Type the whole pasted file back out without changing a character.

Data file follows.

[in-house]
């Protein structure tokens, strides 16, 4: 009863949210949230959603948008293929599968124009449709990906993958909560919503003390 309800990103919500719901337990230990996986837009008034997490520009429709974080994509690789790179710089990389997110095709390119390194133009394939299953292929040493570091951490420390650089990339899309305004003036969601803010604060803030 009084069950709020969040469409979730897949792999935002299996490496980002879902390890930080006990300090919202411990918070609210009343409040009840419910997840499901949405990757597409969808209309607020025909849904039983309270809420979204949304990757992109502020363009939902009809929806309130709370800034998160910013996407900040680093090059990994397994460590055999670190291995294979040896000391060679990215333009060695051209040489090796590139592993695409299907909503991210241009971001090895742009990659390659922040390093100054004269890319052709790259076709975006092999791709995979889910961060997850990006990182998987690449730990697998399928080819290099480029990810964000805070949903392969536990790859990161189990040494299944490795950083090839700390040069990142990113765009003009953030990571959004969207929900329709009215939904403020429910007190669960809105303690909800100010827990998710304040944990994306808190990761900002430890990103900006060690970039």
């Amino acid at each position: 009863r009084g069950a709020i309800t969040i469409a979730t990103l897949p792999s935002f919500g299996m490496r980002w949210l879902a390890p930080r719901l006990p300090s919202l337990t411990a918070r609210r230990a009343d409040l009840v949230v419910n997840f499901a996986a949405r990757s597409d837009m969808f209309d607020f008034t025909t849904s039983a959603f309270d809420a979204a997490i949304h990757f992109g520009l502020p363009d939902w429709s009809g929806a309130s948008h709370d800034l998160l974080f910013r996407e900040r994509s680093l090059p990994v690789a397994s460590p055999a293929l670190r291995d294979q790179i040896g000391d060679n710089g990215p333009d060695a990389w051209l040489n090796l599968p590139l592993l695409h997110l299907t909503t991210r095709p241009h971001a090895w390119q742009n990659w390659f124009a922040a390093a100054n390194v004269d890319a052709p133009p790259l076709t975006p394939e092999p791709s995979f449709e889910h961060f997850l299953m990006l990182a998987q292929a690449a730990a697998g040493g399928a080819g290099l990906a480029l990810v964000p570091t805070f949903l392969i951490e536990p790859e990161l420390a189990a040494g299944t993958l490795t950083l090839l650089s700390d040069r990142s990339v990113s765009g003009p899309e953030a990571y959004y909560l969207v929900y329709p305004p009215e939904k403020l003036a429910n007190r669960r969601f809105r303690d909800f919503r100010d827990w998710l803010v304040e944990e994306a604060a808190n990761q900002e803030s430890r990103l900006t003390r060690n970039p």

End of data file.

[in-house]
């Protein structure tokens, strides 16, 4: 009863949210949230959603948008293929599968124009449709990906993958909560919503003390 309800990103919500719901337990230990996986837009008034997490520009429709974080994509690789790179710089990389997110095709390119390194133009394939299953292929040493570091951490420390650089990339899309305004003036969601803010604060803030 009084069950709020969040469409979730897949792999935002299996490496980002879902390890930080006990300090919202411990918070609210009343409040009840419910997840499901949405990757597409969808209309607020025909849904039983309270809420979204949304990757992109502020363009939902009809929806309130709370800034998160910013996407900040680093090059990994397994460590055999670190291995294979040896000391060679990215333009060695051209040489090796590139592993695409299907909503991210241009971001090895742009990659390659922040390093100054004269890319052709790259076709975006092999791709995979889910961060997850990006990182998987690449730990697998399928080819290099480029990810964000805070949903392969536990790859990161189990040494299944490795950083090839700390040069990142990113765009003009953030990571959004969207929900329709009215939904403020429910007190669960809105303690909800100010827990998710304040944990994306808190990761900002430890990103900006060690970039």
């Amino acid at each position: 009863r009084g069950a709020i309800t969040i469409a979730t990103l897949p792999s935002f919500g299996m490496r980002w949210l879902a390890p930080r719901l006990p300090s919202l337990t411990a918070r609210r230990a009343d409040l009840v949230v419910n997840f499901a996986a949405r990757s597409d837009m969808f209309d607020f008034t025909t849904s039983a959603f309270d809420a979204a997490i949304h990757f992109g520009l502020p363009d939902w429709s009809g929806a309130s948008h709370d800034l998160l974080f910013r996407e900040r994509s680093l090059p990994v690789a397994s460590p055999a293929l670190r291995d294979q790179i040896g000391d060679n710089g990215p333009d060695a990389w051209l040489n090796l599968p590139l592993l695409h997110l299907t909503t991210r095709p241009h971001a090895w390119q742009n990659w390659f124009a922040a390093a100054n390194v004269d890319a052709p133009p790259l076709t975006p394939e092999p791709s995979f449709e889910h961060f997850l299953m990006l990182a998987q292929a690449a730990a697998g040493g399928a080819g290099l990906a480029l990810v964000p570091t805070f949903l392969i951490e536990p790859e990161l420390a189990a040494g299944t993958l490795t950083l090839l650089s700390d040069r990142s990339v990113s765009g003009p899309e953030a990571y959004y909560l969207v929900y329709p305004p009215e939904k403020l003036a429910n007190r669960r969601f809105r303690d909800f919503r100010d827990w998710l803010v304040e944990e994306a604060a808190n990761q900002e803030s430890r990103l900006t003390r060690n970039p």